For many years the Roman Emperors had been masters of all the then-known nations, and for awhile they had ruled justly; but ever as the Roman Empire increased in power and riches, the Roman rulers grew more haughty and selfish, until at last they cared for nothing but their own pleasures, and spent their days in drinking and feasting, wasting enormous sums in senseless extravagance, while thousands of their subjects starved.

A dreadful city Rome must have been in those days, though to look at she was beautiful indeed.

A city of marble palaces, of fair white statues and green gardens; of huge public baths and theatres. On one side stood an enormous building, with a round space in the centre, and tiers of seats rising one above another like a circus. This was an amphitheatre, where shows and performances were given.

There were no sham combats in a Roman circus; no mere pretence of being wounded. Men fought with men in stern reality; worse still, men were made to fight with wild beasts. Lions and tigers, and fierce bulls tore and gored men to death, while the audience leaned back in their comfortable seats, watching the horrible scenes intently.

Every rich man in Rome at the time of which we write owned hundreds of slaves, who were the absolute property of their owners.

A slave-girl who arranged her mistress's hair badly was burnt with a hot iron. If a slave-boy broke a costly vase his master might whip him to death, or have him thrown into a tank full of ravenous fish. There was no limit to the master's power.

Although millions of people had scarcely a rag to cover them, or a crust to eat, the rich people flung their gold away on useless trifles. Indeed, a kind of competition existed among them as to who could waste his money the most foolishly.

'Nightingales sing more sweetly than any other bird,' thought one of these. 'I have it. I'll order a dish of nightingales' tongues for my feast next week; that will be something rare and expensive indeed!'

All his friends were charmed with the new idea, and nightingales' tongues became quite the fashion.

But all the time, in this mighty city, so black with sin, so red with cruelty, the pure white light of the Gospel of Christ had begun to shine.

'Gospel' means good news. The story of Jesus was blessed news indeed, for the suffering, hopeless people. As yet all unnoticed by the rulers of the heathen world, the little band of Christians was ever increasing.



From Jerusalem the good news had spread to Rome and to numbers of other heathen cities. The Apostle Paul had preached and gained little groups of converts in Thessalonica and Philippi and other strongholds of evil, and in the year when Nero became Emperor of Rome, the first words of the New Testament were written.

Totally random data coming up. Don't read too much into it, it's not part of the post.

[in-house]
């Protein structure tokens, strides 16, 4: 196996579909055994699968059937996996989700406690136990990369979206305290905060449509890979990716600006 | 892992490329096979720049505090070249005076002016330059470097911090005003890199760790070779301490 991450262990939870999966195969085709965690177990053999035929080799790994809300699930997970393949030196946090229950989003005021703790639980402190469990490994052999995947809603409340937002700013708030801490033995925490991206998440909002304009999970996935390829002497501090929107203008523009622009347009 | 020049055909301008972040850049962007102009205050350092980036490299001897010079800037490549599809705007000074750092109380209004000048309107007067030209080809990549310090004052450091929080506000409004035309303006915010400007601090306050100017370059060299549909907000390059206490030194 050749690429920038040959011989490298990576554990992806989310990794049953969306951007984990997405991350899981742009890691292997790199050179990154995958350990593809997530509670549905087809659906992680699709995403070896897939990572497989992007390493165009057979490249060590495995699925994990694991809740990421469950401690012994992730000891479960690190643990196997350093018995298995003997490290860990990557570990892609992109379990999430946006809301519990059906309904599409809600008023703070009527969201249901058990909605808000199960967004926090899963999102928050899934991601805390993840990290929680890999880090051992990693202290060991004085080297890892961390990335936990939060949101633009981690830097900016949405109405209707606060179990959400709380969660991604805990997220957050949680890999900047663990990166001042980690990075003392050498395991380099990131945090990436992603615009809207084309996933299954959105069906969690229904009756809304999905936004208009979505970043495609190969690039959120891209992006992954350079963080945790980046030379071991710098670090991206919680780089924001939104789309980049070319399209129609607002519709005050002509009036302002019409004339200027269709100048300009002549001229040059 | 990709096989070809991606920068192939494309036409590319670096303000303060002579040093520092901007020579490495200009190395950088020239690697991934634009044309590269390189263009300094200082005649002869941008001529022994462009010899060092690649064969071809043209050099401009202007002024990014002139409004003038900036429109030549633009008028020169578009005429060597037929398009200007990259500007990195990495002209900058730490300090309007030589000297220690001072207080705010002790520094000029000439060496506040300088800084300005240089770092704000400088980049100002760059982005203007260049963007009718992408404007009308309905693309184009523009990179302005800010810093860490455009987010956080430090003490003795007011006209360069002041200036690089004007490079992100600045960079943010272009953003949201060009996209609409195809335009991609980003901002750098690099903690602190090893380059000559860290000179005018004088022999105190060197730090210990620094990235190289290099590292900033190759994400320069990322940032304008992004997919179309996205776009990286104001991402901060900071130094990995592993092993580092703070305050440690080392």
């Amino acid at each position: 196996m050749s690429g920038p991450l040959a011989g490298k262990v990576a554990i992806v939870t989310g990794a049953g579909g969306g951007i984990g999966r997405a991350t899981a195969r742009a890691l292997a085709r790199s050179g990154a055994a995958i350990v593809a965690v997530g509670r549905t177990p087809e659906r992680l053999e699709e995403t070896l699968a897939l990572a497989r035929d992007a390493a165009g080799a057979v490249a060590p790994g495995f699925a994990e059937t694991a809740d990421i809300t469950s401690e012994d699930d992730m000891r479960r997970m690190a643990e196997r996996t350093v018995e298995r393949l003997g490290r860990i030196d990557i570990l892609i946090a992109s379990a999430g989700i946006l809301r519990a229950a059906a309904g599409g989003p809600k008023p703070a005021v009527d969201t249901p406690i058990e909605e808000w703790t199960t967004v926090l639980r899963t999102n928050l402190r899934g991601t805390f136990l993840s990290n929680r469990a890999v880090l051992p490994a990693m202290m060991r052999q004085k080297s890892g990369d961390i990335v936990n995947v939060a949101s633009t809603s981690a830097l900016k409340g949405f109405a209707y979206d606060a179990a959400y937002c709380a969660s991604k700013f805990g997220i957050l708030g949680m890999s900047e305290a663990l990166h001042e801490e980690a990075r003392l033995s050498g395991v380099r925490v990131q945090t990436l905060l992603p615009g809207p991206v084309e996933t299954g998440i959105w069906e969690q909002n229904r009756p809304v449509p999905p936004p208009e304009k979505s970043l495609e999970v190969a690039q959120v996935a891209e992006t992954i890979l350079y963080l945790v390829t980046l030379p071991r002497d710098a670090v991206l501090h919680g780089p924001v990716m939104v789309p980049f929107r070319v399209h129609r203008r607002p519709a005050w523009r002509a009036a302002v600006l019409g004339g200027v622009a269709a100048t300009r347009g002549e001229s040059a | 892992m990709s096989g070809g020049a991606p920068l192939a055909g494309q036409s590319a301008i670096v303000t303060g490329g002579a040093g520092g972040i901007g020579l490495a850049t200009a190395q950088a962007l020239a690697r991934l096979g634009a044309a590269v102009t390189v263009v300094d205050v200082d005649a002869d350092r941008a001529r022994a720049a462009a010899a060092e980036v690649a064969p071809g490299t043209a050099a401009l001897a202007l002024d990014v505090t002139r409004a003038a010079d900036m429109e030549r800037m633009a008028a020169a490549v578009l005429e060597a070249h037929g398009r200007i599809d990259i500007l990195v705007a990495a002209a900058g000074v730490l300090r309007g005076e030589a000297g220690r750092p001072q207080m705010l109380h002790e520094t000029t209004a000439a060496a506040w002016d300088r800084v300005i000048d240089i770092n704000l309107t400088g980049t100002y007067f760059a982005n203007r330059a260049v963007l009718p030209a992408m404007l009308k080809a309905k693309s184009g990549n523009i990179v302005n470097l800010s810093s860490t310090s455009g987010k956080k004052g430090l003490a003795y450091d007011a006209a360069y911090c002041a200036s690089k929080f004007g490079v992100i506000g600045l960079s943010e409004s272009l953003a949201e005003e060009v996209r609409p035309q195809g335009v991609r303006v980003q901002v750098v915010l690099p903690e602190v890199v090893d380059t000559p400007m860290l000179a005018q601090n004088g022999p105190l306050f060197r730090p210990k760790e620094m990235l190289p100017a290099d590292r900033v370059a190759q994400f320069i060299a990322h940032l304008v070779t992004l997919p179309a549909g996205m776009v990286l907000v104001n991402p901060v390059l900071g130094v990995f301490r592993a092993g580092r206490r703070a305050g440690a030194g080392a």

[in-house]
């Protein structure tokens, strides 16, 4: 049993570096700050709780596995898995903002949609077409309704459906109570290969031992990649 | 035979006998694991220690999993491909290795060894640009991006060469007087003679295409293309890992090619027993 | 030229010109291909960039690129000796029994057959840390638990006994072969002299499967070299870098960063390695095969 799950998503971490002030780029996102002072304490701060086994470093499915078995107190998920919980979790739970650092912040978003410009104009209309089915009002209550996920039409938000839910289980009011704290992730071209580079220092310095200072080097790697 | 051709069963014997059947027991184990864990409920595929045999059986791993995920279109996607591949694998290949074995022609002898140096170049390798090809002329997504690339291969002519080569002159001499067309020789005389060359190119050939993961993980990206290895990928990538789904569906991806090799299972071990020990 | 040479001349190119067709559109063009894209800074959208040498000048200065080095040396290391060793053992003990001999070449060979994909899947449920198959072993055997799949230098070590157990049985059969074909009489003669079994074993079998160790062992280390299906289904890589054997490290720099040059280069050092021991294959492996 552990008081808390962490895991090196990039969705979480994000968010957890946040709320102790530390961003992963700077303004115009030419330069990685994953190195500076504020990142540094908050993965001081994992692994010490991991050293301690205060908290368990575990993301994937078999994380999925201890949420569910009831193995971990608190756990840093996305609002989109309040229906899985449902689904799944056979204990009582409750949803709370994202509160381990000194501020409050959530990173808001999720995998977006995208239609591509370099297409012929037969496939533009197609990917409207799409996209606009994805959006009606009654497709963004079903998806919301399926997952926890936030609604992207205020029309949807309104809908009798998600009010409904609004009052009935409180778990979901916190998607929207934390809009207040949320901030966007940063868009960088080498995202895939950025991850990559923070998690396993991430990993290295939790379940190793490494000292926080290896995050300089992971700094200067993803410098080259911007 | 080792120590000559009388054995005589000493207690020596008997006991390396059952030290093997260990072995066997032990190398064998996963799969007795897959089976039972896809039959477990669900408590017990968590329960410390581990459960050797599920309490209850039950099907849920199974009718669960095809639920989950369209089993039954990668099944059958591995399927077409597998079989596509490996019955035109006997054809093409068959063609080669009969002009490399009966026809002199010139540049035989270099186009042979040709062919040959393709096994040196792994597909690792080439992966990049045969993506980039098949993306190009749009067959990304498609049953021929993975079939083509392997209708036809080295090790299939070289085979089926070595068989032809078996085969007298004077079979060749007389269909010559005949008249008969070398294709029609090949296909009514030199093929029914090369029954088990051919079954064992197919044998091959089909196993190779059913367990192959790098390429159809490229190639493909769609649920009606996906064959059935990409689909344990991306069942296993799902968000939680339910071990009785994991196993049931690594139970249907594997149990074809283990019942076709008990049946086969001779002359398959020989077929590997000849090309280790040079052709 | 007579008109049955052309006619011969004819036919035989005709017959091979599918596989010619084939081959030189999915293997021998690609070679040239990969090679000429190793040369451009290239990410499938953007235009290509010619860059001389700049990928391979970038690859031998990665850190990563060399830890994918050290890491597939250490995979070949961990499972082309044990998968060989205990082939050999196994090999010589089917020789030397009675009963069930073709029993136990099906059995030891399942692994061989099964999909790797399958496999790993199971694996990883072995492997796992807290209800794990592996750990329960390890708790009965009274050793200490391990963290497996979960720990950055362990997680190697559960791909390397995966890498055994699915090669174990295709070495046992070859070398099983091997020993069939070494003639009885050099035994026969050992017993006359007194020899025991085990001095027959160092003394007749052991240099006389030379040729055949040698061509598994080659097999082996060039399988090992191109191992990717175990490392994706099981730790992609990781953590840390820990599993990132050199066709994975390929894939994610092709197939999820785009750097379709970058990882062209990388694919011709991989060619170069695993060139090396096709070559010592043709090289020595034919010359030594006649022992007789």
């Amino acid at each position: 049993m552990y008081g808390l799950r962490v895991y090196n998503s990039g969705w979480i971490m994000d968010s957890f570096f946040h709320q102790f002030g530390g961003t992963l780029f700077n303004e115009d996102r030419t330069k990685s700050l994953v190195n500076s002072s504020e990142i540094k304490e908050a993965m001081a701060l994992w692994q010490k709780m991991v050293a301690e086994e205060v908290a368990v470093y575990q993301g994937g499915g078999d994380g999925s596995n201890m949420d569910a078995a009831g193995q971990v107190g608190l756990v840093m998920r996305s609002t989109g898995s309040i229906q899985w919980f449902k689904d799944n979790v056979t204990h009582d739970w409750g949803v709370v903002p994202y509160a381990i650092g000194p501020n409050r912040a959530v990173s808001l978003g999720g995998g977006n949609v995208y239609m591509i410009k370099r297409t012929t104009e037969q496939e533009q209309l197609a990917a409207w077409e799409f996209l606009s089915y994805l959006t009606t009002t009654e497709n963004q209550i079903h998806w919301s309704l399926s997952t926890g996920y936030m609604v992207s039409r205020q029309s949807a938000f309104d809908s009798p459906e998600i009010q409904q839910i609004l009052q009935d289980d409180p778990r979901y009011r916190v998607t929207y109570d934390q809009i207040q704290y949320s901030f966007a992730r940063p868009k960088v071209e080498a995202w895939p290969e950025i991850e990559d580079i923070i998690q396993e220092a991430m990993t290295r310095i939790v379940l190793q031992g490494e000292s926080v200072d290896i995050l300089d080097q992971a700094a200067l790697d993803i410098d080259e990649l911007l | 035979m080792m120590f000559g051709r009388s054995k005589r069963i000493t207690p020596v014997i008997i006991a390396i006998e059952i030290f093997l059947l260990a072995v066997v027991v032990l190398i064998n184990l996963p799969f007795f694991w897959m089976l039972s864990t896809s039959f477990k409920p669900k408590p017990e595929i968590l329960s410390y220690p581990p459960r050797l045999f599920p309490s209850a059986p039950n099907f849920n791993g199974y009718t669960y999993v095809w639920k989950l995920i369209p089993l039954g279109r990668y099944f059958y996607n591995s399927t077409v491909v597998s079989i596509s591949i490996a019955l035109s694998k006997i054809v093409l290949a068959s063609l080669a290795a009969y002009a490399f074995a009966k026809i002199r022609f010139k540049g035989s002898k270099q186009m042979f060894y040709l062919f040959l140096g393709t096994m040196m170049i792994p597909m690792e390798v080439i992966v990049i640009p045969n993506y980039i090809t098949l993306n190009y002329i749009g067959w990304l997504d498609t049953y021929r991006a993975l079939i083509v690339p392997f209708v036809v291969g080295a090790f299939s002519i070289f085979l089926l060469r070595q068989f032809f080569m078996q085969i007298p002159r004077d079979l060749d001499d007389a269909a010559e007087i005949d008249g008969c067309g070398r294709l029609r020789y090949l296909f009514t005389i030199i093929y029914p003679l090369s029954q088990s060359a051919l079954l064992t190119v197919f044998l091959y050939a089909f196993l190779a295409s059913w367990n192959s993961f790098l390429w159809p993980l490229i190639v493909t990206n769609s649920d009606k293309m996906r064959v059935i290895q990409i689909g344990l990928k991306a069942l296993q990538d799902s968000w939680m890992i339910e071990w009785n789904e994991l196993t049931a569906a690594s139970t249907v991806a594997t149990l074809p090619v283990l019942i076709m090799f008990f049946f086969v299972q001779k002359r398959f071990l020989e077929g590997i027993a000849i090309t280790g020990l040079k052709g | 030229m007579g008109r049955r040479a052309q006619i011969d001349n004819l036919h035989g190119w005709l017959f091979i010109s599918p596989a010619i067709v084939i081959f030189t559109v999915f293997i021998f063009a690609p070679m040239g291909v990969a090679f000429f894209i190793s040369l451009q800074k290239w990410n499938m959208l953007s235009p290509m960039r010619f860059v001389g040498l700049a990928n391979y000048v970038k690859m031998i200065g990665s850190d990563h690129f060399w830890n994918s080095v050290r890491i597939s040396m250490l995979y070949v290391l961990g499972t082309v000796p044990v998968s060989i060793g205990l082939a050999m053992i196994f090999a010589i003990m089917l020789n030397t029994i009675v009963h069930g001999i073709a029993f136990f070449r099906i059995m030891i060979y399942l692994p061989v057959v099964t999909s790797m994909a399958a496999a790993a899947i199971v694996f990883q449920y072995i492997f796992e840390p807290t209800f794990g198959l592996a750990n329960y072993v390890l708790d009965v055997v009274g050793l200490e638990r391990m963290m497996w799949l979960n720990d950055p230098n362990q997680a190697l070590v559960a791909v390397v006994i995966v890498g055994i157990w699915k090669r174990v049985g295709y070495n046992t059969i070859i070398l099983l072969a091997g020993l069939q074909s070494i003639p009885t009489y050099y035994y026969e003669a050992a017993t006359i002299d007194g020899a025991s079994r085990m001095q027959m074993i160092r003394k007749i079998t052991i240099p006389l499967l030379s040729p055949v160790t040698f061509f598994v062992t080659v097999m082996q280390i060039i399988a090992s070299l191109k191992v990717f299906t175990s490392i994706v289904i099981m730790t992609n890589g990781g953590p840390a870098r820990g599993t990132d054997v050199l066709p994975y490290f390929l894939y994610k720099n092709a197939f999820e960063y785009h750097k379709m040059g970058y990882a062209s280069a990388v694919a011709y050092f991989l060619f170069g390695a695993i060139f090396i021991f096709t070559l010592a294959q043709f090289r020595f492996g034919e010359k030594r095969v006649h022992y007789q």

It happened in this way: St. Paul was in Greece, carrying on the war for Christ in the very centre of the idol-worshippers. Most of the Roman ideas of the false gods had come from Greece. In Athens and Corinth the most beautiful buildings were heathen temples, and not a house in the whole land was without its images.

Paul had preached at Athens and Corinth, but in the very midst of his difficult work he heard that the little band of faithful followers he had left behind in the city of Thessalonica were in great trouble.

They had no books to help them except the Old Testament, written in Greek. Although they had tried hard to remember his words, many things still perplexed them. Besides, the Jews living in the city were their bitterest enemies, and had so stirred up the people against them, that they were in constant danger of losing their lives.

Would not their great leader tell them what they ought to believe, and how they ought to live?

Paul loved these Thessalonians, and longed to go to them. But he could not leave his work in Corinth. What then was he to do?

He could write a long letter to them, bidding them to 'Stand fast in the Lord.' (1 Thessalonians iii. 8.) To remember that God had called them 'unto Holiness.' (1 Thessalonians iv. 7.) Paul did not need to remind them to love one another, for that God Himself had taught them. (Verse 9.)

He told them, too, not to sorrow hopelessly for those who had died for Christ, for when Christ returns, as He surely will, those who have loved Him shall rise first to meet Him, and so be with Him for evermore. 'Wherefore, comfort one another with these words.' (Verse 18.)

We can imagine how eagerly the Thessalonian converts listened to the letter. We see, too, that the first Christian document ever written contained the full Gospel message, and that the heathen had already 'turned to God from idols to serve the living and true God; and to wait for His Son from Heaven, whom He raised from the dead, even Jesus, which delivered us from the wrath to come.' (1 Thessalonians i. 9, 10.)

A few months later the Thessalonians were once more in great perplexity.

'What are we to believe?' they had asked. 'Paul tells us plainly that Christ will return to the earth. How can we settle down to our ordinary work with such a wonderful hope before us?'

From the answer which the Apostle sent to their questions—which we call to-day the Second Epistle to the Thessalonians—we can see clearly how troubled they must have been.

In order to understand their position we must remember that the words and acts of the Lord Jesus Christ had not as yet been written down, and all that the Thessalonians knew about Him was from Paul's preaching and teaching. They could not turn to their Bibles as you can when you long to know just what the Saviour would have you do.